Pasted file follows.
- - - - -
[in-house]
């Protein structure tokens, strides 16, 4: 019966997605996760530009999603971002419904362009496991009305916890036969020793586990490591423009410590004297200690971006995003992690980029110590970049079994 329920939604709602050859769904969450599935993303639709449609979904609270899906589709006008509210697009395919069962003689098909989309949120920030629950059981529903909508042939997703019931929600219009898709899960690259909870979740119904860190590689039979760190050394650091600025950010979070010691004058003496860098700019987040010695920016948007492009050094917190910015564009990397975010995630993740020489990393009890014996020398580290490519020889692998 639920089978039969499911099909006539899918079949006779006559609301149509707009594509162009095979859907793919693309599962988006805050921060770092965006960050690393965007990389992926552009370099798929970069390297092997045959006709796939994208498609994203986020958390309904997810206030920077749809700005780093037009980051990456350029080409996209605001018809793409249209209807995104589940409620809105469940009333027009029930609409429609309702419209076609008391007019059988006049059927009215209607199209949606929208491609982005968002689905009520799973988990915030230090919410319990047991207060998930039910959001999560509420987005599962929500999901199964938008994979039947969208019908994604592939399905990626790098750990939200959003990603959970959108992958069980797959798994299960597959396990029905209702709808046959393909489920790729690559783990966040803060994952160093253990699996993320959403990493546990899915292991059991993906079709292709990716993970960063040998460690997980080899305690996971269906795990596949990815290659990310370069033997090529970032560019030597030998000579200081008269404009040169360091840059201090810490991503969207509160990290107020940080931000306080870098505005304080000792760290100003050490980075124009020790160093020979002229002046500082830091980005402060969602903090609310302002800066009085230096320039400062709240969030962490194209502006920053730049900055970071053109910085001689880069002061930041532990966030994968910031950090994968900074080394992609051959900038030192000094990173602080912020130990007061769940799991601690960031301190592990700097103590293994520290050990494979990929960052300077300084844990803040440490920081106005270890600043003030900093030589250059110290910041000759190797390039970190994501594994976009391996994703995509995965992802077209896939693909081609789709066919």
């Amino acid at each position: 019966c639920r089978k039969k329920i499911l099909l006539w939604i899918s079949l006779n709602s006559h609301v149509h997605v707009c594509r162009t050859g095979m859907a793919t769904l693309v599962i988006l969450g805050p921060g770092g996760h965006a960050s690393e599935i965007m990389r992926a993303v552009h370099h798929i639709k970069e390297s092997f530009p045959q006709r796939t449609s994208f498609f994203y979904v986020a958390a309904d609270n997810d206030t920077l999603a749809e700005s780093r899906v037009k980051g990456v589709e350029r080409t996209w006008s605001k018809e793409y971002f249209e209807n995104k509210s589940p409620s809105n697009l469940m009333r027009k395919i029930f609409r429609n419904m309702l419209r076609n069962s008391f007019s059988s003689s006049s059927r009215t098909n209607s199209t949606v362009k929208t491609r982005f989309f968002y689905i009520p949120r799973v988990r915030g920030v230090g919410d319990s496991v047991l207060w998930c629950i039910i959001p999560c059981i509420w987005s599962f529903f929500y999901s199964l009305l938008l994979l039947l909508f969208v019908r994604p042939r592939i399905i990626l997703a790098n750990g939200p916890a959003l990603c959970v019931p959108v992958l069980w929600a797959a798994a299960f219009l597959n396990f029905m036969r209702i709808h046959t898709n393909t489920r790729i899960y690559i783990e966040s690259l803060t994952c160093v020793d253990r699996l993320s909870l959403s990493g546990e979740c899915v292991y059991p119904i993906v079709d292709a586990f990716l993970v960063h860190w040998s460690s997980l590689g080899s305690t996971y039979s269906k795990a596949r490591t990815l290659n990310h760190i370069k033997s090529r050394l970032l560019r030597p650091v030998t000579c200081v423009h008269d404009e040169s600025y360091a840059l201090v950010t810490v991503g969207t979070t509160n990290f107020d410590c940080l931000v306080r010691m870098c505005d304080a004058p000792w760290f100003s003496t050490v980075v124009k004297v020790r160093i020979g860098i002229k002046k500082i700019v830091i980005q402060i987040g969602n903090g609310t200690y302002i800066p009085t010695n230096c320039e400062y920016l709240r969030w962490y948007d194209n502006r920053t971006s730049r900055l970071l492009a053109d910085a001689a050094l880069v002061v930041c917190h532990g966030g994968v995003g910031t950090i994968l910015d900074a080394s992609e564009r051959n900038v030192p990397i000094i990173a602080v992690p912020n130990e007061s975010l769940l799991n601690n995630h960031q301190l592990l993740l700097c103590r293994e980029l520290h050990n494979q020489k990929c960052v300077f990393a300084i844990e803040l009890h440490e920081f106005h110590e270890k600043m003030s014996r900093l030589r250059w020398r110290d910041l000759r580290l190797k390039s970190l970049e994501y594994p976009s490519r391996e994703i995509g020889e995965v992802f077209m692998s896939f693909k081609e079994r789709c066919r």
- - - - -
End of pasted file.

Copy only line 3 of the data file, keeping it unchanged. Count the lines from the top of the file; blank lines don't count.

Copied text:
């Amino acid at each position: 019966c639920r089978k039969k329920i499911l099909l006539w939604i899918s079949l006779n709602s006559h609301v149509h997605v707009c594509r162009t050859g095979m859907a793919t769904l693309v599962i988006l969450g805050p921060g770092g996760h965006a960050s690393e599935i965007m990389r992926a993303v552009h370099h798929i639709k970069e390297s092997f530009p045959q006709r796939t449609s994208f498609f994203y979904v986020a958390a309904d609270n997810d206030t920077l999603a749809e700005s780093r899906v037009k980051g990456v589709e350029r080409t996209w006008s605001k018809e793409y971002f249209e209807n995104k509210s589940p409620s809105n697009l469940m009333r027009k395919i029930f609409r429609n419904m309702l419209r076609n069962s008391f007019s059988s003689s006049s059927r009215t098909n209607s199209t949606v362009k929208t491609r982005f989309f968002y689905i009520p949120r799973v988990r915030g920030v230090g919410d319990s496991v047991l207060w998930c629950i039910i959001p999560c059981i509420w987005s599962f529903f929500y999901s199964l009305l938008l994979l039947l909508f969208v019908r994604p042939r592939i399905i990626l997703a790098n750990g939200p916890a959003l990603c959970v019931p959108v992958l069980w929600a797959a798994a299960f219009l597959n396990f029905m036969r209702i709808h046959t898709n393909t489920r790729i899960y690559i783990e966040s690259l803060t994952c160093v020793d253990r699996l993320s909870l959403s990493g546990e979740c899915v292991y059991p119904i993906v079709d292709a586990f990716l993970v960063h860190w040998s460690s997980l590689g080899s305690t996971y039979s269906k795990a596949r490591t990815l290659n990310h760190i370069k033997s090529r050394l970032l560019r030597p650091v030998t000579c200081v423009h008269d404009e040169s600025y360091a840059l201090v950010t810490v991503g969207t979070t509160n990290f107020d410590c940080l931000v306080r010691m870098c505005d304080a004058p000792w760290f100003s003496t050490v980075v124009k004297v020790r160093i020979g860098i002229k002046k500082i700019v830091i980005q402060i987040g969602n903090g609310t200690y302002i800066p009085t010695n230096c320039e400062y920016l709240r969030w962490y948007d194209n502006r920053t971006s730049r900055l970071l492009a053109d910085a001689a050094l880069v002061v930041c917190h532990g966030g994968v995003g910031t950090i994968l910015d900074a080394s992609e564009r051959n900038v030192p990397i000094i990173a602080v992690p912020n130990e007061s975010l769940l799991n601690n995630h960031q301190l592990l993740l700097c103590r293994e980029l520290h050990n494979q020489k990929c960052v300077f990393a300084i844990e803040l009890h440490e920081f106005h110590e270890k600043m003030s014996r900093l030589r250059w020398r110290d910041l000759r580290l190797k390039s970190l970049e994501y594994p976009s490519r391996e994703i995509g020889e995965v992802f077209m692998s896939f693909k081609e079994r789709c066919r």